"The world's leading oil companies are increasingly accepting that their quest for new reserves will take them into challenging new territory," the Financial Times observed this week.
"In regions such as the arctic, the problems are technical. Around the Horn of Africa, companies must calculate whether political and security risks will put too heavy a burden on their production costs.
"This is hazardous territory in which to operate."
In 2011-12, U.S.-backed African forces drove al-Shabaab, the main Islamist force, out of Mogadishu and seized its main urban strongholds, including the port of Kismayo 200 miles to the south.
But large swathes of rural Somalia remain in the militants' hands and they're waging a guerrilla war of suicide bombings and hit-and-run attacks.
President Hassan Sheik Mohamud of the foreign aid-dependent Transitional National Government, who was elected seven months ago, narrowly escaped being killed in a suicide bombing in Mogadishu a few weeks ago.
Major oil strikes would potentially transform Somalia's ramshackle economy but there are fears the vast revenues it would produce could bring about new conflicts, possibly re-energizing al-Shabaab, whose transnational wing has strong links to al-Qaida.
Indeed, with oil exploration also under way in neighboring Ethiopia and Eritrea, staunch enemies who fought a bloody border war in May 1998-June 2000, the region may well become part of the East African oil and natural gas boom that runs down the Indian Ocean coast to Mozambique.
But the political landscape in historical Somalia, which includes the semi-autonomous region of Puntland and the self-declared states of Galmudug in the north and Somaliland on the border with Djibouti, is complicated, messy and militia-ridden.
It's difficult even to determine exactly what territory Mogadishu controls.
"Attempts to carve up oil blocks before the Mogadishu government even controls the whole national territory are undermining efforts to bring peace and stability to a state that has been shattered by 22 years of war and that exports terrorism," the Financial Times observed.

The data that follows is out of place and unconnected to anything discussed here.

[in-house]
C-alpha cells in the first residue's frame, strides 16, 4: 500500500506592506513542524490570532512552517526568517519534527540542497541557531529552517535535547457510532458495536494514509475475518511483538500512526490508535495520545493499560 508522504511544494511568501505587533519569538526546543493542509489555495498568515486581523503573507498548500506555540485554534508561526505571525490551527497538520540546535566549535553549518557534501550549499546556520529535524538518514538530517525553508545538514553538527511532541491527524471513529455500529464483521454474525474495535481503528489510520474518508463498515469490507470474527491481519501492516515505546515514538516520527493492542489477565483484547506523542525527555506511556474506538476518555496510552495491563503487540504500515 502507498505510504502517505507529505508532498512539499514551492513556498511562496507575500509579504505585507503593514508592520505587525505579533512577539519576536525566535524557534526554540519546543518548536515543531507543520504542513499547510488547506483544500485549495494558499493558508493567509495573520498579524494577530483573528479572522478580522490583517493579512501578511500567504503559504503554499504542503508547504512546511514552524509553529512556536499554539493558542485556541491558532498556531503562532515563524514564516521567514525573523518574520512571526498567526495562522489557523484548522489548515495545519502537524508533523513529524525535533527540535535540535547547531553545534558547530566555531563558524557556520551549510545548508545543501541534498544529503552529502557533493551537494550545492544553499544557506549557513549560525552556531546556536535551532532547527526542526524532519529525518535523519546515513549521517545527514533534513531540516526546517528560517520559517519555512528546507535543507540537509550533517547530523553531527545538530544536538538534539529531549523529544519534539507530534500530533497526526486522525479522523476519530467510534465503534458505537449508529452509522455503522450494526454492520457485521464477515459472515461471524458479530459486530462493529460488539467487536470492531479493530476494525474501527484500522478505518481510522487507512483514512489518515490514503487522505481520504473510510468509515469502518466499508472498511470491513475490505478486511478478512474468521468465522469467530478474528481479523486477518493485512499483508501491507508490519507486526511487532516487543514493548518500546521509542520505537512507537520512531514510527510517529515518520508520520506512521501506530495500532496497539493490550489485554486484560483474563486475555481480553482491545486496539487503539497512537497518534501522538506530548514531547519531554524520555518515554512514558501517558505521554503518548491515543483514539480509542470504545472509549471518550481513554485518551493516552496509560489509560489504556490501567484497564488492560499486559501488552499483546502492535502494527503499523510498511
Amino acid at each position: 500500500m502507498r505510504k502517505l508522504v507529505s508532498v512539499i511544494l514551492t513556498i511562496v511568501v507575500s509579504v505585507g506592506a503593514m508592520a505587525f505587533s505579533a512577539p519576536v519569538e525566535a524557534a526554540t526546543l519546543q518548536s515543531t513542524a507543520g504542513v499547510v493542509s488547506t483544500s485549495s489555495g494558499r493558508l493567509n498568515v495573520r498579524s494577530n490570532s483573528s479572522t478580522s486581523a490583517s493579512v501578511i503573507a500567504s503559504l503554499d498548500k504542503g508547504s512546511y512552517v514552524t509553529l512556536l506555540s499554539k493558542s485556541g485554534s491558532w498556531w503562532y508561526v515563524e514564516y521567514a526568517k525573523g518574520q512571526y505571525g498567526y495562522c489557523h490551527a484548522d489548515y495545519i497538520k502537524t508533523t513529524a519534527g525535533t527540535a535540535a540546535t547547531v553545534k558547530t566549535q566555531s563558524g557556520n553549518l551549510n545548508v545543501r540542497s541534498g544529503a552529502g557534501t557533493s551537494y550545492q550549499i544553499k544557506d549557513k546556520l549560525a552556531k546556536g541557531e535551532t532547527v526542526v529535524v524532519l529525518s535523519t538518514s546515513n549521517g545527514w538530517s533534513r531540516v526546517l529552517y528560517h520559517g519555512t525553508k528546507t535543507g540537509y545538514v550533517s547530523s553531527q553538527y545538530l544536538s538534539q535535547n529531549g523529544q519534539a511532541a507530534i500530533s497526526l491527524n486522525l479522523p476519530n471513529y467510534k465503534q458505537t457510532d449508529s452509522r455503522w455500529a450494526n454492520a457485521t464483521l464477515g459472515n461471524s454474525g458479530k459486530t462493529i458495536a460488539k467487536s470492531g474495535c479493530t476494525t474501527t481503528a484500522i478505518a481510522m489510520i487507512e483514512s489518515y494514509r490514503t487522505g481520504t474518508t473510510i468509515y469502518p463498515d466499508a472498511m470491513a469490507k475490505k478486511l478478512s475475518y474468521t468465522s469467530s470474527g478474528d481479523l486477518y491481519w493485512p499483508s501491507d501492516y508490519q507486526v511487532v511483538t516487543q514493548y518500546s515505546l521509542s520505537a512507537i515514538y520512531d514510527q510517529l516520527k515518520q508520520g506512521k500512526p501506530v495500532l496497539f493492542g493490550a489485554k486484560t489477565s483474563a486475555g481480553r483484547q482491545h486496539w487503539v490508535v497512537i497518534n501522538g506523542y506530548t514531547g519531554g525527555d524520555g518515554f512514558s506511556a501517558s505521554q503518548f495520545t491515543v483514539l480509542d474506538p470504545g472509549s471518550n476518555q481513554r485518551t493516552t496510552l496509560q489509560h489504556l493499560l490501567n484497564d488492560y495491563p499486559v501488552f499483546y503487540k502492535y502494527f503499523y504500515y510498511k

"The race to lay claim to resources risks triggering wider conflicts: regional authorities have been hostile to central government since the military dictatorship of Siad Barre.
"When he was deposed in 1991, warlords carved up the country -- and several clan-based militias still hold sway, sometimes cutting deals with al-Shabaab.
"The danger is that the race for oil will feed a destabilizing rivalry between Mogadishu and other regions -- some still influenced by former warlords -- just as the international community is celebrating progress."
It's a fragile progress at best. Al-Shabaab remains a deadly threat, even within the war-battered capital on the Indian Ocean, and Western intelligence services caution against writing it off as a spent force.
Much will depend on whether Mohamud can get a fully functioning government operating. Somalia's been without one since Siad Barre was booted out.
There is oil in commercial quantities out there. It was found by Western oil companies during the Siad Barre era. But the hunt was abandoned after his ouster, which plunged
the territory, ruled by Britain and Italy until 1960, into incessant clan warfare that eventually morphed into the Islamist insurgency that continues to this day.
The quest for oil now under way includes Eni of Italy and Royal Dutch Shell with BP and Conoco of the United States expected to join the hunt.
Eni, Shell and Conoco were among the Western majors that conducted exploratory drilling during the Siad Barre era. They want to reclaim their old concessions and seek new production-sharing contracts.
The Canadian wildcatter Africa Oil began exploration in Puntland in the arid northeast in January 2012, drilling Somalia's first wells in 21 years.
Issa Farah, head of Puntland's Petroleum and Minerals Agency, said at the time estimated there were reserves of 3 billion-4 billion barrels of oil in that sector.
Estimates of Somalia's oil reserves, onshore and offshore, run as high as 110 billion barrels.
There are jurisdictional problems already offshore, where Norway's Statoil is prospecting off the Jubaland region.
Neighboring Kenya, whose forces played a key role in fighting al-Shabaab and currently hold Jubaland, claims the offshore zone.
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